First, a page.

10. Rice

Worst Loss: UTSA (3-3) 20-3 week 6, Next worst loss: Wake Forest (3-3) 56-24

What we learned: I don’t like to say it, but after losing but looking good to start the season Rice’s offense seems in a downward pattern. UTSA managed to beat Rice by 17 points while only acquiring 178 yard of offense! Rice has thrown the most interceptions, but more importantly Rice isn’t good at third and long. And third and long happens quite a bit. Rices rushing attack is okay-ish, but not nearly good enough to make up for a passing offense that is not only scattershot (53% completions on the season) but also doesn’t go anywhere when the passes arrive (5.8 yards per pass attempt).

11. Charlotte

Worst Loss: @UMass (2-5) 49-31 week 4 Next worst loss: App State (3-1) 45-9, week 2.

What we learned: Across all 3 losses Charlotte scored a total of 7 points in first quarters, but no start was slower than 28-0 against UMass. Charlotte won the rest of the game, but it didn’t matter. So if anything it becomes clear that Charlotte is the easiest to beat at the start.

12. Old Dominion

Worst Loss: @Liberty (2-3) 52-10, week 1. Next worst loss: @Charlotte (2-3) 28-25 week 3

What we learned: I considered the Charlotte game, but the hurricane is such a logical excuse for that on the field disaster. Liberty is still not very good and the result just looks awful. To be fair this one too was kinda close until ODU completely lost the plot in the second half. I think what we can learn here (as well as from the Charlotte game) is that that that ODU (particularly with Williams at QB) is simply not yet tough enough on the mental side. They did better with the underdog role. It doesn’t help that ODU is really atrocious 3rd downs.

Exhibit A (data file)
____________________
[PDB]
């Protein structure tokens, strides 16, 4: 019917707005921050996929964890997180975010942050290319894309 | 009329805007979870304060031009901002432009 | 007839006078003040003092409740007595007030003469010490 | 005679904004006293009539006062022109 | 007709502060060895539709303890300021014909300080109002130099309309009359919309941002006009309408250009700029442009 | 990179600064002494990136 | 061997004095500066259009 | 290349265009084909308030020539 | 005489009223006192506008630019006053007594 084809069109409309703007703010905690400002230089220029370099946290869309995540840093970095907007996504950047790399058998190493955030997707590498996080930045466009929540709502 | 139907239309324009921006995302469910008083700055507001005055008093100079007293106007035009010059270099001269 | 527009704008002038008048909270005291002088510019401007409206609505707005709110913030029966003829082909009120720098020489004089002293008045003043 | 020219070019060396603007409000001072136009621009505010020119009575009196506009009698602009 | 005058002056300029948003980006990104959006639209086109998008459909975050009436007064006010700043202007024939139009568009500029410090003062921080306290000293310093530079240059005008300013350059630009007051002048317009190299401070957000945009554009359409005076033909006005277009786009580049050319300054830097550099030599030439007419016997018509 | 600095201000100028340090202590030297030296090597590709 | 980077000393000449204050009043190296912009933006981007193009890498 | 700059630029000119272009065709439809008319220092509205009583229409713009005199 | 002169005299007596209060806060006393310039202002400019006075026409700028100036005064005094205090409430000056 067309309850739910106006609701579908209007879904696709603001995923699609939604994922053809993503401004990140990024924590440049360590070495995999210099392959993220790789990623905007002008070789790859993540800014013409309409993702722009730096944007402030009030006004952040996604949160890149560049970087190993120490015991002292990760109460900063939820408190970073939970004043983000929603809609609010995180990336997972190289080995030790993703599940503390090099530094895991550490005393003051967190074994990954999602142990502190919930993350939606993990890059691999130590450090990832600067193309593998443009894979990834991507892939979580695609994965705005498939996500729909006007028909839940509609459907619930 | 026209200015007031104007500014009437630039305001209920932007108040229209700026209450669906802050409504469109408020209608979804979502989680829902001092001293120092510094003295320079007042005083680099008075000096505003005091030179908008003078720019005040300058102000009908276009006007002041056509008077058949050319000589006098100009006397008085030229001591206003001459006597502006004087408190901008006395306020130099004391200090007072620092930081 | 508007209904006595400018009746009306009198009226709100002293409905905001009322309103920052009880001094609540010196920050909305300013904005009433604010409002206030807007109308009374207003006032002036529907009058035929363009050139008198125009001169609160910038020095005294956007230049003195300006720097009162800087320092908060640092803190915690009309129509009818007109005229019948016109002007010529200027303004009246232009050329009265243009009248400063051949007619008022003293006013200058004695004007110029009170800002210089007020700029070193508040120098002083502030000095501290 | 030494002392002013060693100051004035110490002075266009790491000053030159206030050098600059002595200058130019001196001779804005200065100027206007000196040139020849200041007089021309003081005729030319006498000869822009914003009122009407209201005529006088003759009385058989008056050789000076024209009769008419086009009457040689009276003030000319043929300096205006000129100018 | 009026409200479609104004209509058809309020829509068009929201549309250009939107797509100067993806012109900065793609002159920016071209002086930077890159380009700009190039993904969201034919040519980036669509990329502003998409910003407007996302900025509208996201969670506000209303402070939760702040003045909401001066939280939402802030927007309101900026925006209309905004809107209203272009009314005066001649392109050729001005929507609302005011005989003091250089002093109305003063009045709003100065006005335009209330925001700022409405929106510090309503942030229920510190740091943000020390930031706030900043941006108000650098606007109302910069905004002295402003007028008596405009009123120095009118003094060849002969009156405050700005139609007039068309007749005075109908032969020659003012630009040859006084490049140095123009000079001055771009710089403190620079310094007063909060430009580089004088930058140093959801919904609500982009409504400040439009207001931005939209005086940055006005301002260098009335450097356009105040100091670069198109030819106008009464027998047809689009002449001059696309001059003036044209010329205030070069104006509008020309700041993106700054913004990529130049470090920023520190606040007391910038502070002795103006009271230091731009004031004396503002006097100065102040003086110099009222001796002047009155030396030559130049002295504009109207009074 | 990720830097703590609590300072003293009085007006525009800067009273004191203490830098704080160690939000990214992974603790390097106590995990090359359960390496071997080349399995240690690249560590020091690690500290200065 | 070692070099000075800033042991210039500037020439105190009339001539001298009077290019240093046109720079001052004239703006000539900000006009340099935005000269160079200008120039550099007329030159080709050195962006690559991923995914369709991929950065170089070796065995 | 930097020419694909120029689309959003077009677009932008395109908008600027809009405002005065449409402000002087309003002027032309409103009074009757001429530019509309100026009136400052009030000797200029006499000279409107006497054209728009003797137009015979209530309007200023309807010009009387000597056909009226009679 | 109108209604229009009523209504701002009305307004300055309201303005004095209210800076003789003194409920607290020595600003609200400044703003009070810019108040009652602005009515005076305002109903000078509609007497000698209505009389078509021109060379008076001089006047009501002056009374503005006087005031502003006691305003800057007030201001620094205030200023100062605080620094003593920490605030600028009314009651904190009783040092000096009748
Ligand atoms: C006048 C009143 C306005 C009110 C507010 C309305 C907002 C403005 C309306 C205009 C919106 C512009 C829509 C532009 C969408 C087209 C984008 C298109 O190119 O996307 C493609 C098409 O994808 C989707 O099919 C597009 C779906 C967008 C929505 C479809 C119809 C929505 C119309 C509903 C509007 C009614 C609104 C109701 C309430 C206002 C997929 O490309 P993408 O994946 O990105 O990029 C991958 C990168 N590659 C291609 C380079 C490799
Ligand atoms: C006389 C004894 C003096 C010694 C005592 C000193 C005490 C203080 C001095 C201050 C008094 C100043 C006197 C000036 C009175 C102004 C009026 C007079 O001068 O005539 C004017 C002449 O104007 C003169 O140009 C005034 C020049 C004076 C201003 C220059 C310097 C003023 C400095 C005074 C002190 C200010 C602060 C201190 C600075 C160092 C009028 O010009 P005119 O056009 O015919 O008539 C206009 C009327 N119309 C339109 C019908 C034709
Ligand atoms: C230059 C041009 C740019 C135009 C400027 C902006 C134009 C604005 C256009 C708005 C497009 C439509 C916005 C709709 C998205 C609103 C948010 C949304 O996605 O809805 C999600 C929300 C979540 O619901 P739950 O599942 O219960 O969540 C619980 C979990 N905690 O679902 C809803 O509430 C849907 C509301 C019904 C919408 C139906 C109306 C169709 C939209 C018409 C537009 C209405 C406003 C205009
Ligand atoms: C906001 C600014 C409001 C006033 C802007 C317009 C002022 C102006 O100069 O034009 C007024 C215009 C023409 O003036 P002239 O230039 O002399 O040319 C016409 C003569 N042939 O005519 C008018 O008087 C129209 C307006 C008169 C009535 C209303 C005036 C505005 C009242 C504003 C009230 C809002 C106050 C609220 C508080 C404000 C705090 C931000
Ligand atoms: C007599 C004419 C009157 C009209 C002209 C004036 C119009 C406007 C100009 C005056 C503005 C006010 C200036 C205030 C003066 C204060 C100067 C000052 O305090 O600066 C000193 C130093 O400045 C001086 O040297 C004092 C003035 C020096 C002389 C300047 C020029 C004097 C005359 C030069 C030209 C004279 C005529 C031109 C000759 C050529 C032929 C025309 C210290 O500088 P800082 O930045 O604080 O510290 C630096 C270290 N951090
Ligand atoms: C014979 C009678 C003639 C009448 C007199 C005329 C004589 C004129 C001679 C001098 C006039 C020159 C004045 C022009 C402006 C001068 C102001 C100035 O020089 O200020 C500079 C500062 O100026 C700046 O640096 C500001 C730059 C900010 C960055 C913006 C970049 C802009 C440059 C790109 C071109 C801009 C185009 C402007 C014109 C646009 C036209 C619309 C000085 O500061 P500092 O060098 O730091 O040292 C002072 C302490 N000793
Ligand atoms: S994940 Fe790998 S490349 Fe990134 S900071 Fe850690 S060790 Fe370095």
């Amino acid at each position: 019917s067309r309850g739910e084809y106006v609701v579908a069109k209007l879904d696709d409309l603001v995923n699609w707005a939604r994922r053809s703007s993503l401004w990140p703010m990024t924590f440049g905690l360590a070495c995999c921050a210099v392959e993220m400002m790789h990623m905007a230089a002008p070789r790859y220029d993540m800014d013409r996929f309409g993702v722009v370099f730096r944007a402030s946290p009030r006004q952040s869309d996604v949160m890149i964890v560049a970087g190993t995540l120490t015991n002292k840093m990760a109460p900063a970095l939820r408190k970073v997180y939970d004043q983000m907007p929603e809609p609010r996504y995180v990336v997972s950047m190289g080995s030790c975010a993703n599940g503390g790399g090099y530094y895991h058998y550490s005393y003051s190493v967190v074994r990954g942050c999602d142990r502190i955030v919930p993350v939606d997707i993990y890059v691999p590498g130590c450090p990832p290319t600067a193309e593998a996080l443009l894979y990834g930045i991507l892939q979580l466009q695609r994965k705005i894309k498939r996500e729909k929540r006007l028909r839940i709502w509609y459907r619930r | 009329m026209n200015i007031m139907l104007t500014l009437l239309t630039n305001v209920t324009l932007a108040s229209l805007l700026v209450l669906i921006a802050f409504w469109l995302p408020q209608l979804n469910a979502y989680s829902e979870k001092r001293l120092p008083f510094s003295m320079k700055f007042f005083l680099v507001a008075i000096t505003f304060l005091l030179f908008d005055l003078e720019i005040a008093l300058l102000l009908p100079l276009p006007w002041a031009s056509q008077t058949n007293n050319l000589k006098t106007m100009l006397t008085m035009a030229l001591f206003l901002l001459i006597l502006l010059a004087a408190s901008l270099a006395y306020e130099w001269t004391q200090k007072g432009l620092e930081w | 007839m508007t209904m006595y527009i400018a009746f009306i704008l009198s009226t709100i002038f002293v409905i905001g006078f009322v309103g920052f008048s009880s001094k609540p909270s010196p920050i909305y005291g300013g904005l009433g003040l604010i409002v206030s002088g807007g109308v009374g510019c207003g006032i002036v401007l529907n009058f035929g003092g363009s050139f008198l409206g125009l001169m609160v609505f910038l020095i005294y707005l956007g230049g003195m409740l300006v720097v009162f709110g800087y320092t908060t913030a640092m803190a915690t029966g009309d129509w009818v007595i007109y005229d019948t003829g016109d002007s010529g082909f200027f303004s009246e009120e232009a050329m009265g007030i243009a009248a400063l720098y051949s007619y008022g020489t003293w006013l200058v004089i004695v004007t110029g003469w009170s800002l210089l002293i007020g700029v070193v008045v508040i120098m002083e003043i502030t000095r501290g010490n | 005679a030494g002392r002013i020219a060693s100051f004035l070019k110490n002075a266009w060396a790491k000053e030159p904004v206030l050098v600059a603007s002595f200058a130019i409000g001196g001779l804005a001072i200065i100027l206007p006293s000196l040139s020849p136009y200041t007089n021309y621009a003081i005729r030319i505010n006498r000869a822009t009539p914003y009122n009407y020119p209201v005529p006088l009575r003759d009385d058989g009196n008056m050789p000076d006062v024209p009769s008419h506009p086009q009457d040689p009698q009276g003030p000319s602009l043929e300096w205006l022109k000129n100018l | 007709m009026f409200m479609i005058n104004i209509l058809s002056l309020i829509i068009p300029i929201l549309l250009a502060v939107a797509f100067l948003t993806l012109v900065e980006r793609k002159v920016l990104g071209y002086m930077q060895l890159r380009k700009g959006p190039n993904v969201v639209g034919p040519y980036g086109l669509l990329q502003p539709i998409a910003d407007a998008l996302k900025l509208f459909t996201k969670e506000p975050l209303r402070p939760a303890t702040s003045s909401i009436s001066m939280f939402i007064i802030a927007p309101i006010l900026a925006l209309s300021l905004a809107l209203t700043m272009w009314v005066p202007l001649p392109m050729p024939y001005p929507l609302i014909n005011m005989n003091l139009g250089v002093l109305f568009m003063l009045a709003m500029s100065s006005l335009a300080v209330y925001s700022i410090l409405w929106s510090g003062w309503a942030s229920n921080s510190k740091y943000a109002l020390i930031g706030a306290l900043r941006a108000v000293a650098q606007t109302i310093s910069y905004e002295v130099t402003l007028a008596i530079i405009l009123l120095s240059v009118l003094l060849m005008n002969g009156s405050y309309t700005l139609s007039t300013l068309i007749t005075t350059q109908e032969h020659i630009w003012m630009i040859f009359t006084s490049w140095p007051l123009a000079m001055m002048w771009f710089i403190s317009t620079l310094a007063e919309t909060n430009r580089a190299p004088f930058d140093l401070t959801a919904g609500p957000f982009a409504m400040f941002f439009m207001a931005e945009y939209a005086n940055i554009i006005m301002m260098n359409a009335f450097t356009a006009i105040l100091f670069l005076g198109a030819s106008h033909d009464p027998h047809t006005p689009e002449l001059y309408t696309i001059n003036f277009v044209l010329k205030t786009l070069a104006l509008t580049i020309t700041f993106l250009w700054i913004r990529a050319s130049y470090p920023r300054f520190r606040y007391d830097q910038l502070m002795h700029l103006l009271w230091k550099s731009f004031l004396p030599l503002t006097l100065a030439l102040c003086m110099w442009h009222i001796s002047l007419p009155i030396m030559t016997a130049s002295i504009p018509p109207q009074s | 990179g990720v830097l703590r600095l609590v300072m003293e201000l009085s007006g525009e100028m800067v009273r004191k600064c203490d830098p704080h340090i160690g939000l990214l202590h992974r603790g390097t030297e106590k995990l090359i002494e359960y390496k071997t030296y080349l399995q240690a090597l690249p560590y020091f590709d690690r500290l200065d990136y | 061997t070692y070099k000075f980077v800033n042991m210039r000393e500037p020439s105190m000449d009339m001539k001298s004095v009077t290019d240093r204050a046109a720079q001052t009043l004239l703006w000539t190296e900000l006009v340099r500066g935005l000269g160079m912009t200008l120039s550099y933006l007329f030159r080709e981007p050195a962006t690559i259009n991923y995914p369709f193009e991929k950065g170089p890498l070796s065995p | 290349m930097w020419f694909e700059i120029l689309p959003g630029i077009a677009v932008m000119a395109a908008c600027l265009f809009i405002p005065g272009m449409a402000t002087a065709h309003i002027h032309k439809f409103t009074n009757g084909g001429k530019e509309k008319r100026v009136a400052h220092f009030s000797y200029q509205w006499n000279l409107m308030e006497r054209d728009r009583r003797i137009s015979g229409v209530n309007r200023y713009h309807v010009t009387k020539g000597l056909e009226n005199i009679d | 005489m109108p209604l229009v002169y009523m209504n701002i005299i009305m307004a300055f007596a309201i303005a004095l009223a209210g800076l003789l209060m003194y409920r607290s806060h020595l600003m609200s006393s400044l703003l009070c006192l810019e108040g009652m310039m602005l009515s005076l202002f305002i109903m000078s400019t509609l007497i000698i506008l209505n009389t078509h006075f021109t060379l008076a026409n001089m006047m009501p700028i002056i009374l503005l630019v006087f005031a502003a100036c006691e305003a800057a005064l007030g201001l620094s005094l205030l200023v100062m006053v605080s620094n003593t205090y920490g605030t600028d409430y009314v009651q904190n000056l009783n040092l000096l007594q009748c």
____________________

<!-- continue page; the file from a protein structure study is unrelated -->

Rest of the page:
13. Western Kentucky

Worst Loss: Maine (3-2) 31-28, week 2. Next worst loss: @Luisville 20-17 week 3.

What we learned: Apart from Eckels not being the solution? That WKU really can’t trust its rushing attack, partially because it is not at all explosive. So far there was only one run longer than 20 yards this season.

14. UTEP

Worst Loss: Northern Arizona (3-3) 30-10 (week 1). Next worst loss: @UNLV 52-24, week 2

What we learned: Well this was easily the worst loss for C-USA this season. If anything we learned that UTEP really started over below the ground floor when it comes to offense. There was not enough talent, but more importantly there was not enough system and not enough belief. We can also say looking at the series of results since, that UTEP at least appears to have found its floor early and has since improved.